Meet Amandeep Sandhu whose book Roll Of Honour has been shortlisted for The Hindu Prize 2013.
What does being shortlisted for The Hindu Prize 2013 mean to you?
When I heard the news, I was stunned. I broke down. By next day, I felt my decision to walk my solitary path had been validated. A story of Punjab had been heard. It means a lot to me. It affirms my faith in the kind of writing I have practised and it pushes me to write more.
How much of Roll of Honour is about a personal need to remember and reclaim?
A lot of it is about remembering, reclaiming and, if I may add, resolving. In order to find my own words to tell my story, I sought to penetrate the fear the Punjab of the 1980s had instilled in me. This meant remembering everything over 1500 pages of notes. Writing those notes led me to slowly reclaim my own self, recognise the binary of the victim and bully, the form and the formless, and resolve my own confusions.
Do you feel that the issue of Punjab and events of 1984 have been ignored when it comes to Indian writing in English?
Yes, but this is two-sided. Not much has come from Punjab in the last few decades, at least in English. Let me answer this beyond literature. It takes time to heal and reflect; the healing is yet to begin in Punjab. But, in a democracy, people do not speak through words alone. They also speak through votes. The tragedy is that even the return to democracy did not work in Punjab. Today the State is overshadowed by one political party, which has driven a once hard-working and resilient people into a subsidy-based quagmire. The people — betrayed by the political, social, and economic systems, are trying to find ways either to survive or escape somewhere else. This, in a country trying to stop its people from talking with their guns and bring them back to democratic processes. Seriously, what does India have to show for peace? A messy Punjab, and Tripura and Mizoram, which hardly make it to the national discourse. This is a deep crisis not only for Punjab, but for India and for democracy.
I’ve read about how it’s a partly autobiographical novel. This automatically brings to mind the idea of the blurring between the personal and the political.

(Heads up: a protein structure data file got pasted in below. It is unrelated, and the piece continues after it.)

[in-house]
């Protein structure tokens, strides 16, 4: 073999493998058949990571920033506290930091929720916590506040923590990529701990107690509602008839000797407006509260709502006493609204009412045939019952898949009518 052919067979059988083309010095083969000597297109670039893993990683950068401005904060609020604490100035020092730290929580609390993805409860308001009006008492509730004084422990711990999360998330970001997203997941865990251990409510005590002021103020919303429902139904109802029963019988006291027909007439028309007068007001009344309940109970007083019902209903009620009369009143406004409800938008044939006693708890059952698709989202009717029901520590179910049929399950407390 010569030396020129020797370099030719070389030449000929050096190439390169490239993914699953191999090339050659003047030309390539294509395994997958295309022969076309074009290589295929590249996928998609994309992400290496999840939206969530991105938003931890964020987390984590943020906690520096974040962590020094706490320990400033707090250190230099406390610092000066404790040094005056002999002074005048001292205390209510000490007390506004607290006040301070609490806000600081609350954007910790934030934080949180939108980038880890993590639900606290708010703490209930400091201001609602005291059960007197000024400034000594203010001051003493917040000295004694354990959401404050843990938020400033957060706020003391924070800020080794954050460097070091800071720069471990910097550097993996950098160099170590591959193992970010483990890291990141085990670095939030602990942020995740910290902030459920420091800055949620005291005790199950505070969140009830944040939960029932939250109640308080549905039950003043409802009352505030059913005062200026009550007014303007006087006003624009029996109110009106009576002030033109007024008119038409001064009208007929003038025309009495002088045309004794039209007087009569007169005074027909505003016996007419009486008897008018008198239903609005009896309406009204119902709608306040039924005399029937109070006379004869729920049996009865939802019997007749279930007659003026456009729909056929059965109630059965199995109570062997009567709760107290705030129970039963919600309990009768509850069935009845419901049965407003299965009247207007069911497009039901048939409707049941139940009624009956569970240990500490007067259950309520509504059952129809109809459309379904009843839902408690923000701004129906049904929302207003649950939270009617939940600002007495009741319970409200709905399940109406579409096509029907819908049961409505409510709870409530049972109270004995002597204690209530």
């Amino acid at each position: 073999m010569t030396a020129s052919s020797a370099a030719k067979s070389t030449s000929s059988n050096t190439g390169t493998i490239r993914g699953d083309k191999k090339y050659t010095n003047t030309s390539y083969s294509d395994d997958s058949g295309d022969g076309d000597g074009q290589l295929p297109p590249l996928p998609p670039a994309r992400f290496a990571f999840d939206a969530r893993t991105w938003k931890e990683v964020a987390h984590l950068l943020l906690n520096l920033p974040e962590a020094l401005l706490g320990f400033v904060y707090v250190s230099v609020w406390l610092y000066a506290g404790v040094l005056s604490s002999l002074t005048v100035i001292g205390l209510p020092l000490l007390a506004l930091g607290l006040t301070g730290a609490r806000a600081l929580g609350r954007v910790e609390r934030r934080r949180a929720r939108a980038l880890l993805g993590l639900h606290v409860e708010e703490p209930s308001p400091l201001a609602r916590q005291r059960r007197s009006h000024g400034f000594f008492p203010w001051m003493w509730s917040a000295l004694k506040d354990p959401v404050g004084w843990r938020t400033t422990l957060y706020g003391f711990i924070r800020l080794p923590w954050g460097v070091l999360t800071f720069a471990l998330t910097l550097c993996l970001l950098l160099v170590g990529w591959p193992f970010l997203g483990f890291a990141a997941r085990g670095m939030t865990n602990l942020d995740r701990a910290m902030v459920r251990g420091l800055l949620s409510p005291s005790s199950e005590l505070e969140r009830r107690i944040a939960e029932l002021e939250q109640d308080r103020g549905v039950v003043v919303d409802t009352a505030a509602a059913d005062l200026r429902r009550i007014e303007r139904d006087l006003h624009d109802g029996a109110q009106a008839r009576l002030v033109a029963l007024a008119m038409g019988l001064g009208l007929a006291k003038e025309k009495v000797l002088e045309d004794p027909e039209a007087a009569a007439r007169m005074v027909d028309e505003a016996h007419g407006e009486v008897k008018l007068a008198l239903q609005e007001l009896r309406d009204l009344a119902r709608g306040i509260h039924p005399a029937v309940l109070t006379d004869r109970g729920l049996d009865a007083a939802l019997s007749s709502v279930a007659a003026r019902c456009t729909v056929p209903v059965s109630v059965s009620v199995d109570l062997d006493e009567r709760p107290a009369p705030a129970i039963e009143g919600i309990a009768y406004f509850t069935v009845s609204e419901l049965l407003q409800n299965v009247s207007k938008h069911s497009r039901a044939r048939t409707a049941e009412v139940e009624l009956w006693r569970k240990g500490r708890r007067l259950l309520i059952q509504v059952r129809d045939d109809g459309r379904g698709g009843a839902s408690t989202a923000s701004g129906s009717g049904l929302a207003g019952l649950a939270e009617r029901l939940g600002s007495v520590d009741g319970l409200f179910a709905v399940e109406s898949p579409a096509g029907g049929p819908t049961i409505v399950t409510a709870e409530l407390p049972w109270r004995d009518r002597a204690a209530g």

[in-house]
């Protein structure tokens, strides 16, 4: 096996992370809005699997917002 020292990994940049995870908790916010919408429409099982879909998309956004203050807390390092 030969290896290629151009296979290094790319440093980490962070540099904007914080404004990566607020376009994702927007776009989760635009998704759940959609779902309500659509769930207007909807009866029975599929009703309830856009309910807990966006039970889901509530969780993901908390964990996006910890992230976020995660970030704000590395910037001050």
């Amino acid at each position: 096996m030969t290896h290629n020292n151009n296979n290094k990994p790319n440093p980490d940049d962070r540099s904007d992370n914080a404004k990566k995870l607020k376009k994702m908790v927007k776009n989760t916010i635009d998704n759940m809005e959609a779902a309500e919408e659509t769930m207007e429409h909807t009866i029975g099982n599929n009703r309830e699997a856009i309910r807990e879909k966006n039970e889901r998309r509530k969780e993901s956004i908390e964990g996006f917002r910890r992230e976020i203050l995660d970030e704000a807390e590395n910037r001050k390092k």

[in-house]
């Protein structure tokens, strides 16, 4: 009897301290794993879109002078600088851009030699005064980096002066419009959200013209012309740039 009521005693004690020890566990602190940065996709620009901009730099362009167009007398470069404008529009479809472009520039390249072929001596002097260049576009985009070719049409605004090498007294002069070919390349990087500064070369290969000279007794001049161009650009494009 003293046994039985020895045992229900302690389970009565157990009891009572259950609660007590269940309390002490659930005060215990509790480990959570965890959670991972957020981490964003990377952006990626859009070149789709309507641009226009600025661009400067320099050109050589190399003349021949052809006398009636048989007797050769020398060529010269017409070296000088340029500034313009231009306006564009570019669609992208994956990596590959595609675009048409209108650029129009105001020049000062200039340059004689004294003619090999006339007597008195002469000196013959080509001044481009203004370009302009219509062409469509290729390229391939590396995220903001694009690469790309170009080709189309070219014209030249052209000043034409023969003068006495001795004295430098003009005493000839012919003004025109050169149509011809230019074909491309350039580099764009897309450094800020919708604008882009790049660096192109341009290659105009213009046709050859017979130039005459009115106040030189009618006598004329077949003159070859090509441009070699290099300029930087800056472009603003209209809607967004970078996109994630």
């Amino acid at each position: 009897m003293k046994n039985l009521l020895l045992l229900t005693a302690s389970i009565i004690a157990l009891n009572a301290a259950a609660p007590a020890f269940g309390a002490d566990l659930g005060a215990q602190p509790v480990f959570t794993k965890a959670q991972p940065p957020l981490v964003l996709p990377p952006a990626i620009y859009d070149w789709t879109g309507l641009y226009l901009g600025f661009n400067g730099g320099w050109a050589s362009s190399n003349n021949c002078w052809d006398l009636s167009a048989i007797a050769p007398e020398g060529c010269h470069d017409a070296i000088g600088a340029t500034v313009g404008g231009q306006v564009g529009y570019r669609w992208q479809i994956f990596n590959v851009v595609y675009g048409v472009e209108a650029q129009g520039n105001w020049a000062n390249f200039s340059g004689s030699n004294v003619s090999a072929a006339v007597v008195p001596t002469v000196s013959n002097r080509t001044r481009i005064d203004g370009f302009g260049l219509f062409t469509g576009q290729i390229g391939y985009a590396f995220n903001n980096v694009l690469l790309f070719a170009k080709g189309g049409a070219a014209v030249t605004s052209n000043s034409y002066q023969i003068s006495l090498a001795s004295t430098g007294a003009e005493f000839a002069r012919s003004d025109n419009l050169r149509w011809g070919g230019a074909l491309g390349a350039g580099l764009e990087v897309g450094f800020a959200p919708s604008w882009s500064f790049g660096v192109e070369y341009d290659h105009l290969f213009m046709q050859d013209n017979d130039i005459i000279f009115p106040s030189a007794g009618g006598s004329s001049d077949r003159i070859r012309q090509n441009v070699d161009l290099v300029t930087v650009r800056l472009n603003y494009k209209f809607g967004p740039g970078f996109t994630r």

To talk about personal horror, I borrowed from feminism: the personal is political. That is the only way I could write about how both sides — the police as well as the separatists — had pulled the gun on me and my loyalties had split between my community and my nation. Yet, I did not want to write from the victim’s point of view. I wanted to be a sovereign witness, free from being appropriated.
Has the process of writing Roll of Honour been in any way cathartic? Or painful?
I knew I would need to shatter the wall of self-denial and re-live the pain in my own self. It was painful, cathartic, and much more. I knew I did not have another deeply personal story to tell and my next stories would depend on my ability to absorb my characters and their struggles. So, I used this book to learn as much as I could about testimonial writing.
Could you describe your journey as an author, from Sepia Leaves to Roll of Honour? The treatment is very different. Do you see your style changing, growing?
I am so glad you noticed that. When I started writing Roll of Honour, I wanted it to be different from Sepia Leaves. I went around in circles, trying all possible points of view to tell this story but nothing worked. So I came back to the original dual narrative structure. Yet, the two books are very different in tone and expression. Sepia Leaves is empathetic and this one is gritty. Over the two books, over the seven years that this took to write, over the shift from a settled life in Bangalore to a harsh Delhi whose warmth I discovered as I wrote, I moved from one person’s madness to a social schizophrenia, from one person’s death to the death of thousands and of a social conscience, from exploration of the father’s guilt to an exploration of my own fear. I feel all these helped me grow as a writer, consolidate and groom my voice. I now feel ready to lend it to other stories.
As someone who reviews books and interviews authors regularly, what are your views on Indian writing in English?
I have learnt from many Indian writers in English and I respect them. Yet, if we take a hard look, I find two issues: one, we have not yet invented any genre in any form of our writing in English; two, our writings often do not address some of our real issues. Today our society is in severe crises — the markets are tightening their grip and the individual is celebrated for being a consumer. We are staring at the end of all ideology. In an election year, our society is caught between corruption and communalism but our writing seldom echoes these realities. If you look at the history of world literature, you will find the best writing comes in times of extreme crises: Europe during the World Wars, U.S. post-Vietnam, same in Latin America. Where are we compared to those societies? I feel our literature lacks that seer point of view — one that shows a path or even adequately problematises our crises. That engagement, and not entertainment alone, remains the main function of literature. We are not there yet.
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